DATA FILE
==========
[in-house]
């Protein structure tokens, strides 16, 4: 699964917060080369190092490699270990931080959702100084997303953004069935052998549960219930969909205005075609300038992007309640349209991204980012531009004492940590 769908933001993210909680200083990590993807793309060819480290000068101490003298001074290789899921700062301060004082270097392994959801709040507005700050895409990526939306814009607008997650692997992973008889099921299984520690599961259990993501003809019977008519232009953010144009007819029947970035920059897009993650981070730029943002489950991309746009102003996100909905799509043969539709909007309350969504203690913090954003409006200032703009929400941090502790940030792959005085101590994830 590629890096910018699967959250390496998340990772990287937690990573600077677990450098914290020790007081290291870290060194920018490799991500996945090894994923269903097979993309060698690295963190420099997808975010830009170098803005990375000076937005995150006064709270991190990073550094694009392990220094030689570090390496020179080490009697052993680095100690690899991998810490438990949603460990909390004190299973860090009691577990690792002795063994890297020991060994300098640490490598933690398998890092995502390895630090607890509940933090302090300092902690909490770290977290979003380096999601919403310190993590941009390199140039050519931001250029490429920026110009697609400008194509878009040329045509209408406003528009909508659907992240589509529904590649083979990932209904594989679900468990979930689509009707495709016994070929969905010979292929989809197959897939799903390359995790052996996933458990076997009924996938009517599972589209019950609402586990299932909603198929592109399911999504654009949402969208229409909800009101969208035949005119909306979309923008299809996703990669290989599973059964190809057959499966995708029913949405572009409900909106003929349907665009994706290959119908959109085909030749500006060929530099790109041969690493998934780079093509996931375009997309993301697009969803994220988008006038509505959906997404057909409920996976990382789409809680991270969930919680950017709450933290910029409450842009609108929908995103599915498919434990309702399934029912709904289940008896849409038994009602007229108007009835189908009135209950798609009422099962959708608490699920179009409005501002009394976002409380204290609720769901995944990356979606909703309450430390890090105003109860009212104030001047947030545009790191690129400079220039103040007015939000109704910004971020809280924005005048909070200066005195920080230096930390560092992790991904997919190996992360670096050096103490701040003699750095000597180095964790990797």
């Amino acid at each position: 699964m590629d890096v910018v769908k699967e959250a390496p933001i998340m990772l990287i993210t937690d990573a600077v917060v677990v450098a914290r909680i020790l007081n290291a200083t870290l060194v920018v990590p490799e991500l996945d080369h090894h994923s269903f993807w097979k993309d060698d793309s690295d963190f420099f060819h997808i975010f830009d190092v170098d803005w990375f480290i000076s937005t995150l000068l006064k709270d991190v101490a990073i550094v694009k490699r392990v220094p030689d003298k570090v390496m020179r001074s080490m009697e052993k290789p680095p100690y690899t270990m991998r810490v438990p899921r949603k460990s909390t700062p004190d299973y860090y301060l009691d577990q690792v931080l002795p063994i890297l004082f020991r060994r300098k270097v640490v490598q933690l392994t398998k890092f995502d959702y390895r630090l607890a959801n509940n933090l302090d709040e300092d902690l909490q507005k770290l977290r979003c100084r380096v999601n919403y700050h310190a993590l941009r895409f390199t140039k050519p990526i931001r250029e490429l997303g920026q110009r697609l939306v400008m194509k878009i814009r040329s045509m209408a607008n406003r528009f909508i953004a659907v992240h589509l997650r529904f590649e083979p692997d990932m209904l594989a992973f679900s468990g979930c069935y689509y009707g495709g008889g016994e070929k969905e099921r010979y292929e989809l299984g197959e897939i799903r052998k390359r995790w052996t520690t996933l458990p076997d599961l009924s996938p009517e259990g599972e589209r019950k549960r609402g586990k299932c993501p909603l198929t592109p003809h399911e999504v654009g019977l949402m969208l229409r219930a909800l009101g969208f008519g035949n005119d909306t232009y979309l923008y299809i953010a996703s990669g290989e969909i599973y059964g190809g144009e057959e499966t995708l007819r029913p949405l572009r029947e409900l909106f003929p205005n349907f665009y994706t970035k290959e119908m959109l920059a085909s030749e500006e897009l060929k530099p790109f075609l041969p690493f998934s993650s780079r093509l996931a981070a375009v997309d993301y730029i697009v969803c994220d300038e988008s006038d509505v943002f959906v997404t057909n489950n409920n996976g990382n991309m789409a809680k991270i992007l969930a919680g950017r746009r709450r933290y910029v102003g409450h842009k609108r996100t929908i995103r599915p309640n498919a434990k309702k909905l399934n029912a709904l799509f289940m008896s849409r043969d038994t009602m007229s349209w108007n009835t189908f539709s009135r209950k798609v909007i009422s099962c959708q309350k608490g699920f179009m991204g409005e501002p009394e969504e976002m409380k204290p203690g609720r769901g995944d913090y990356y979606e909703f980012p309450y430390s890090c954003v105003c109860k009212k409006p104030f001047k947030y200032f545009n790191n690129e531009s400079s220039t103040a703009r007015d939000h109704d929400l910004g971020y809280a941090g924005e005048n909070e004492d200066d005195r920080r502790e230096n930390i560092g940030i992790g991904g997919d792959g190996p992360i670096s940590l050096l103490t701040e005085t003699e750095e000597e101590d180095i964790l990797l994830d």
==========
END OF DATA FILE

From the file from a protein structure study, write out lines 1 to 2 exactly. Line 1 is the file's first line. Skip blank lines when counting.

[in-house]
């Protein structure tokens, strides 16, 4: 699964917060080369190092490699270990931080959702100084997303953004069935052998549960219930969909205005075609300038992007309640349209991204980012531009004492940590 769908933001993210909680200083990590993807793309060819480290000068101490003298001074290789899921700062301060004082270097392994959801709040507005700050895409990526939306814009607008997650692997992973008889099921299984520690599961259990993501003809019977008519232009953010144009007819029947970035920059897009993650981070730029943002489950991309746009102003996100909905799509043969539709909007309350969504203690913090954003409006200032703009929400941090502790940030792959005085101590994830 590629890096910018699967959250390496998340990772990287937690990573600077677990450098914290020790007081290291870290060194920018490799991500996945090894994923269903097979993309060698690295963190420099997808975010830009170098803005990375000076937005995150006064709270991190990073550094694009392990220094030689570090390496020179080490009697052993680095100690690899991998810490438990949603460990909390004190299973860090009691577990690792002795063994890297020991060994300098640490490598933690398998890092995502390895630090607890509940933090302090300092902690909490770290977290979003380096999601919403310190993590941009390199140039050519931001250029490429920026110009697609400008194509878009040329045509209408406003528009909508659907992240589509529904590649083979990932209904594989679900468990979930689509009707495709016994070929969905010979292929989809197959897939799903390359995790052996996933458990076997009924996938009517599972589209019950609402586990299932909603198929592109399911999504654009949402969208229409909800009101969208035949005119909306979309923008299809996703990669290989599973059964190809057959499966995708029913949405572009409900909106003929349907665009994706290959119908959109085909030749500006060929530099790109041969690493998934780079093509996931375009997309993301697009969803994220988008006038509505959906997404057909409920996976990382789409809680991270969930919680950017709450933290910029409450842009609108929908995103599915498919434990309702399934029912709904289940008896849409038994009602007229108007009835189908009135209950798609009422099962959708608490699920179009409005501002009394976002409380204290609720769901995944990356979606909703309450430390890090105003109860009212104030001047947030545009790191690129400079220039103040007015939000109704910004971020809280924005005048909070200066005195920080230096930390560092992790991904997919190996992360670096050096103490701040003699750095000597180095964790990797």